Fourth: "His head and His hair white, as white -as wool - as snow." No priestly mitre, nor diadem of sovereignty, now adorn His head, yet is He crowned with a mysterious dignity, that another o seer had earlier seen on Him and recorded. If you will turn to 7th chapter of Daniel, you will find "the Ancient of Days with the hair of His head like the pure wool." Our Lord Jesus is then here the Ancient of Days, i.e., with all the dignity of Age and that of an immeasurable Eternity. Not years or days of time whiten His glorious Head, or are the measure of his wisdom or experience. Far less is there a gray hair to speak of impaired powers through the sapping of time. No, indeed, no. It is the glory of perfect holiness (white) only; and the wisdom of Eternity that crowns Him! He is "the Word who was in the beginning with God, and God." Can any question be too difficult - any problem too intricate - for that glorious Head to answer or to solve?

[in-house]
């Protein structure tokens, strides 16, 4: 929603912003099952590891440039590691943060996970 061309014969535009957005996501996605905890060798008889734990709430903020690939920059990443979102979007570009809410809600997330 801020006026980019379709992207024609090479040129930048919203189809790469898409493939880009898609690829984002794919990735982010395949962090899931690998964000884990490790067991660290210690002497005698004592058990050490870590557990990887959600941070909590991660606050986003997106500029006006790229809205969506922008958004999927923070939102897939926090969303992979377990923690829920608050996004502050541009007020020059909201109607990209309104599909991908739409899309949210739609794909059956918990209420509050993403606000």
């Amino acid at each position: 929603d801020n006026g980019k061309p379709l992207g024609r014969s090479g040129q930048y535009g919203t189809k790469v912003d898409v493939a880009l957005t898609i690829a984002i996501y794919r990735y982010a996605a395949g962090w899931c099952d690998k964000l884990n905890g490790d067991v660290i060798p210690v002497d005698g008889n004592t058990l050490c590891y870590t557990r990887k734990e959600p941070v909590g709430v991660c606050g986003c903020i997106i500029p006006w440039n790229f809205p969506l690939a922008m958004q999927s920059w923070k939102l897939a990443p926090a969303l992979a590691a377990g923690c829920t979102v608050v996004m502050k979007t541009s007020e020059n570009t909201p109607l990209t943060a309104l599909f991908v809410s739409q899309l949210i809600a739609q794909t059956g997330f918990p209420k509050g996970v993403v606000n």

Fifth: "His eyes as a flame of fire." How thoroughly judicial is this figure. Those eyes that had been dimmed with human tears, how different now! They are piercing, searching, all-devouring, unmerciful towards everything that will not bear them as fire. They burn up "wood, hay, stubble." They spare nothing opposed to holiness, light, truth. It is not time nor place, again it is evident, for pity or compassion towards sin or sinner. He maintains, in other character, the position of His true saints through all their weakness, failure, and errors, but it is not mercy or love to allow those errors. He will not. His eyes, as a flame of fire, insure the holiness of His people. No darkness covers, no secret thought is hidden, from them.